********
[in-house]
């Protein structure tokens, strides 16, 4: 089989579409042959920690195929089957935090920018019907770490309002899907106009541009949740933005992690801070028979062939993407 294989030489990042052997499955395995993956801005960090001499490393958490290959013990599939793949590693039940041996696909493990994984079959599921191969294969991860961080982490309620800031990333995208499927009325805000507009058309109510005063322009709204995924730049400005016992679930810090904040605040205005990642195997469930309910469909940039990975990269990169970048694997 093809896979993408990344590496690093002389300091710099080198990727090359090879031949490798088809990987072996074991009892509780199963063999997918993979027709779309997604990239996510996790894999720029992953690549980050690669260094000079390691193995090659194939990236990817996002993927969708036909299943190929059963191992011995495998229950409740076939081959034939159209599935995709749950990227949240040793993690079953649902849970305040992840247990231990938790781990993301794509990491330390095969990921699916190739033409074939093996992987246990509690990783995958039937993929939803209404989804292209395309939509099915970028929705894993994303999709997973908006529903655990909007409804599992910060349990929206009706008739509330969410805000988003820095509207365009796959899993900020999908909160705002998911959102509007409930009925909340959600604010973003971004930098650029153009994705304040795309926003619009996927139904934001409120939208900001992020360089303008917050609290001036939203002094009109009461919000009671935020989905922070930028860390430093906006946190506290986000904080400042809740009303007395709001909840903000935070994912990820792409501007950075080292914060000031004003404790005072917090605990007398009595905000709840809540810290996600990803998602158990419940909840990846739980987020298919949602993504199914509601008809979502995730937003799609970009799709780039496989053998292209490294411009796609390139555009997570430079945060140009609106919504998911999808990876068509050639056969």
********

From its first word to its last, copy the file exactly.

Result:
[in-house]
């Protein structure tokens, strides 16, 4: 089989579409042959920690195929089957935090920018019907770490309002899907106009541009949740933005992690801070028979062939993407 294989030489990042052997499955395995993956801005960090001499490393958490290959013990599939793949590693039940041996696909493990994984079959599921191969294969991860961080982490309620800031990333995208499927009325805000507009058309109510005063322009709204995924730049400005016992679930810090904040605040205005990642195997469930309910469909940039990975990269990169970048694997 093809896979993408990344590496690093002389300091710099080198990727090359090879031949490798088809990987072996074991009892509780199963063999997918993979027709779309997604990239996510996790894999720029992953690549980050690669260094000079390691193995090659194939990236990817996002993927969708036909299943190929059963191992011995495998229950409740076939081959034939159209599935995709749950990227949240040793993690079953649902849970305040992840247990231990938790781990993301794509990491330390095969990921699916190739033409074939093996992987246990509690990783995958039937993929939803209404989804292209395309939509099915970028929705894993994303999709997973908006529903655990909007409804599992910060349990929206009706008739509330969410805000988003820095509207365009796959899993900020999908909160705002998911959102509007409930009925909340959600604010973003971004930098650029153009994705304040795309926003619009996927139904934001409120939208900001992020360089303008917050609290001036939203002094009109009461919000009671935020989905922070930028860390430093906006946190506290986000904080400042809740009303007395709001909840903000935070994912990820792409501007950075080292914060000031004003404790005072917090605990007398009595905000709840809540810290996600990803998602158990419940909840990846739980987020298919949602993504199914509601008809979502995730937003799609970009799709780039496989053998292209490294411009796609390139555009997570430079945060140009609106919504998911999808990876068509050639056969």